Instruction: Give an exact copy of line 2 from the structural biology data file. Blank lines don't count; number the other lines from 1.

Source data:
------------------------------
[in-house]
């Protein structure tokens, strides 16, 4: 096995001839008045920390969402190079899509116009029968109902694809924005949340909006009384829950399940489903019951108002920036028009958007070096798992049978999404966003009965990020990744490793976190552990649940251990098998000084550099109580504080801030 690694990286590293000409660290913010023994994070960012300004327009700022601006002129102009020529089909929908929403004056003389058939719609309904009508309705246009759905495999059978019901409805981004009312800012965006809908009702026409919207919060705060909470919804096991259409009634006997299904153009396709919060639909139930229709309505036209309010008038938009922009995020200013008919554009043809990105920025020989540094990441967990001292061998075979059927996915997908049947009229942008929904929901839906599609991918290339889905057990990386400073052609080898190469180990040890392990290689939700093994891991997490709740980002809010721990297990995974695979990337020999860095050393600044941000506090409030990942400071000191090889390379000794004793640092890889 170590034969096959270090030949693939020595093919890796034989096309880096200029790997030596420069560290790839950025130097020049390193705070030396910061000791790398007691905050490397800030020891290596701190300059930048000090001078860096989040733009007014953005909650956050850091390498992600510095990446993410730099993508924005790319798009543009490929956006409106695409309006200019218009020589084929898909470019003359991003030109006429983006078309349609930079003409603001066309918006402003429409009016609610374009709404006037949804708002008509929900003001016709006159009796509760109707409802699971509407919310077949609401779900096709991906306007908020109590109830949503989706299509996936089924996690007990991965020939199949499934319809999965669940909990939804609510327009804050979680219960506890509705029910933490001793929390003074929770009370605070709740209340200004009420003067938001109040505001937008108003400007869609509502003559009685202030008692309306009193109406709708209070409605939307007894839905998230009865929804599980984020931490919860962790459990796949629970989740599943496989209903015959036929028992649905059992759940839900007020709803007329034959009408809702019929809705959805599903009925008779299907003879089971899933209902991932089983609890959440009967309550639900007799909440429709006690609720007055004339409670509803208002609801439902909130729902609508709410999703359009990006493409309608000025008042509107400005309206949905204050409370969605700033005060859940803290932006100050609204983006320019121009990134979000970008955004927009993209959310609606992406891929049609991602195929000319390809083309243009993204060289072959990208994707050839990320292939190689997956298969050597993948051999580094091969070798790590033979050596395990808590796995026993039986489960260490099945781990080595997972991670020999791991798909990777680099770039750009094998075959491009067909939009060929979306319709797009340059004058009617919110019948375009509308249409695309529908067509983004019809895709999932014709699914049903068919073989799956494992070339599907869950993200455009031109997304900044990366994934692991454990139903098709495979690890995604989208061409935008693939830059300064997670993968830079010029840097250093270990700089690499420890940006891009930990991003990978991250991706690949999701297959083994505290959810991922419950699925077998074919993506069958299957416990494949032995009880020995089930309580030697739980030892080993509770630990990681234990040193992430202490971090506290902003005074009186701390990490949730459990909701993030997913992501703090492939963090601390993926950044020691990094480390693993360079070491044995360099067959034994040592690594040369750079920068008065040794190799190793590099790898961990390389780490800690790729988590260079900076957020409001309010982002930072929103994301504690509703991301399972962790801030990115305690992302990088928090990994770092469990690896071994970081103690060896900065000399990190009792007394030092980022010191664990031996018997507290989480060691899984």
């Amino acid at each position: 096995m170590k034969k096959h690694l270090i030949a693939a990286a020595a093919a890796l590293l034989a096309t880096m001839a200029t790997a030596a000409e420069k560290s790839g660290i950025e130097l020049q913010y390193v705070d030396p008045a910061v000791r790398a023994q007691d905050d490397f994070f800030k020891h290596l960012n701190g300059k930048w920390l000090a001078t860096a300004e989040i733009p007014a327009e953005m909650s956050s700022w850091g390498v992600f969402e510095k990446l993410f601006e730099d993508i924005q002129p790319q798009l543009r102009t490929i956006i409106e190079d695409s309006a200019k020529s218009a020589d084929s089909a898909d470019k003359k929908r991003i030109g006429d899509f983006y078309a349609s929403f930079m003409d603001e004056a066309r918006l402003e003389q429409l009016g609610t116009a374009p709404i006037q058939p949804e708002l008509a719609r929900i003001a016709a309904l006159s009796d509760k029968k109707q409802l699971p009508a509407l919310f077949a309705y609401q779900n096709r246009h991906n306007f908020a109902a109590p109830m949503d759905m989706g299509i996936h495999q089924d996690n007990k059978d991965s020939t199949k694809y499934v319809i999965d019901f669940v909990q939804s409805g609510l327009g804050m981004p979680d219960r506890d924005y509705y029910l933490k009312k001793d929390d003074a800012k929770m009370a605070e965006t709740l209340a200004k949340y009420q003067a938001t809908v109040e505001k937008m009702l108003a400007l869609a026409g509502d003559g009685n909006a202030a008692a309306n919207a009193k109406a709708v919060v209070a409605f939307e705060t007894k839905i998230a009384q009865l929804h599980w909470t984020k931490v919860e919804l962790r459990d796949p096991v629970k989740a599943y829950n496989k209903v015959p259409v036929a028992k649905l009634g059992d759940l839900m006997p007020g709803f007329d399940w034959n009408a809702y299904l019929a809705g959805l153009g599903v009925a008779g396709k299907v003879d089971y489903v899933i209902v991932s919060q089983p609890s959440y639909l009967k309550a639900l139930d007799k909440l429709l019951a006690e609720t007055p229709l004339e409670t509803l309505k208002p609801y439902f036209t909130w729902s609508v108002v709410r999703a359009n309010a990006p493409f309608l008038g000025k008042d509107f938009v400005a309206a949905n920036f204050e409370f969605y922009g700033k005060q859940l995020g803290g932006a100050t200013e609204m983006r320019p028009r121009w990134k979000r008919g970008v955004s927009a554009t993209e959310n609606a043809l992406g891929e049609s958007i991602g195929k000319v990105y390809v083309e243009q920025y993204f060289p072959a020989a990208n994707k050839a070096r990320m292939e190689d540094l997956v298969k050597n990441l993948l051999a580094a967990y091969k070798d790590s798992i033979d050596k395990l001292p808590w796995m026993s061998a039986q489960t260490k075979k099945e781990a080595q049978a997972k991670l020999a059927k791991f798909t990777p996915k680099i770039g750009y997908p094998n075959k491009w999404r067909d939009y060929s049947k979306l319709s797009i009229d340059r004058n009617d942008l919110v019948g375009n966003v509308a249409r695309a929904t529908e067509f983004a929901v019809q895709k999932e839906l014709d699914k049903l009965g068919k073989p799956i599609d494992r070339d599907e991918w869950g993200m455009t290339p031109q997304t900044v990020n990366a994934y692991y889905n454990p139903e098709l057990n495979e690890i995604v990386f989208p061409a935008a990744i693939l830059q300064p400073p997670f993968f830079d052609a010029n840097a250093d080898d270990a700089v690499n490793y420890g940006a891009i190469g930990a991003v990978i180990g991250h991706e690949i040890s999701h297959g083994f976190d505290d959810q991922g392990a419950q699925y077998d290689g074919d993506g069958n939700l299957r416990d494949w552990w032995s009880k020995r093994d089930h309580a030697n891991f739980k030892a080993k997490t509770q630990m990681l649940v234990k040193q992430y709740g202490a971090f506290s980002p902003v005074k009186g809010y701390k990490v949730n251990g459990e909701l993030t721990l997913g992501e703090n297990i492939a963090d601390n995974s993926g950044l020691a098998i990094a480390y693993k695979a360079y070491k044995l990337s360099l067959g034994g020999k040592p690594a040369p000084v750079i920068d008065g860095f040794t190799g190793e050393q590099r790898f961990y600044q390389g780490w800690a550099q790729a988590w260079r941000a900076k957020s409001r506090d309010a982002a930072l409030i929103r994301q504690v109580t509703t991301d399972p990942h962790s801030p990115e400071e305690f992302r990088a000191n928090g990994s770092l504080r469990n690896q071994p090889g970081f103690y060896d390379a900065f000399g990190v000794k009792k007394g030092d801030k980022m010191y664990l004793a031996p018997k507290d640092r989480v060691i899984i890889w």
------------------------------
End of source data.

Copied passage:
């Protein structure tokens, strides 16, 4: 096995001839008045920390969402190079899509116009029968109902694809924005949340909006009384829950399940489903019951108002920036028009958007070096798992049978999404966003009965990020990744490793976190552990649940251990098998000084550099109580504080801030 690694990286590293000409660290913010023994994070960012300004327009700022601006002129102009020529089909929908929403004056003389058939719609309904009508309705246009759905495999059978019901409805981004009312800012965006809908009702026409919207919060705060909470919804096991259409009634006997299904153009396709919060639909139930229709309505036209309010008038938009922009995020200013008919554009043809990105920025020989540094990441967990001292061998075979059927996915997908049947009229942008929904929901839906599609991918290339889905057990990386400073052609080898190469180990040890392990290689939700093994891991997490709740980002809010721990297990995974695979990337020999860095050393600044941000506090409030990942400071000191090889390379000794004793640092890889 170590034969096959270090030949693939020595093919890796034989096309880096200029790997030596420069560290790839950025130097020049390193705070030396910061000791790398007691905050490397800030020891290596701190300059930048000090001078860096989040733009007014953005909650956050850091390498992600510095990446993410730099993508924005790319798009543009490929956006409106695409309006200019218009020589084929898909470019003359991003030109006429983006078309349609930079003409603001066309918006402003429409009016609610374009709404006037949804708002008509929900003001016709006159009796509760109707409802699971509407919310077949609401779900096709991906306007908020109590109830949503989706299509996936089924996690007990991965020939199949499934319809999965669940909990939804609510327009804050979680219960506890509705029910933490001793929390003074929770009370605070709740209340200004009420003067938001109040505001937008108003400007869609509502003559009685202030008692309306009193109406709708209070409605939307007894839905998230009865929804599980984020931490919860962790459990796949629970989740599943496989209903015959036929028992649905059992759940839900007020709803007329034959009408809702019929809705959805599903009925008779299907003879089971899933209902991932089983609890959440009967309550639900007799909440429709006690609720007055004339409670509803208002609801439902909130729902609508709410999703359009990006493409309608000025008042509107400005309206949905204050409370969605700033005060859940803290932006100050609204983006320019121009990134979000970008955004927009993209959310609606992406891929049609991602195929000319390809083309243009993204060289072959990208994707050839990320292939190689997956298969050597993948051999580094091969070798790590033979050596395990808590796995026993039986489960260490099945781990080595997972991670020999791991798909990777680099770039750009094998075959491009067909939009060929979306319709797009340059004058009617919110019948375009509308249409695309529908067509983004019809895709999932014709699914049903068919073989799956494992070339599907869950993200455009031109997304900044990366994934692991454990139903098709495979690890995604989208061409935008693939830059300064997670993968830079010029840097250093270990700089690499420890940006891009930990991003990978991250991706690949999701297959083994505290959810991922419950699925077998074919993506069958299957416990494949032995009880020995089930309580030697739980030892080993509770630990990681234990040193992430202490971090506290902003005074009186701390990490949730459990909701993030997913992501703090492939963090601390993926950044020691990094480390693993360079070491044995360099067959034994040592690594040369750079920068008065040794190799190793590099790898961990390389780490800690790729988590260079900076957020409001309010982002930072929103994301504690509703991301399972962790801030990115305690992302990088928090990994770092469990690896071994970081103690060896900065000399990190009792007394030092980022010191664990031996018997507290989480060691899984």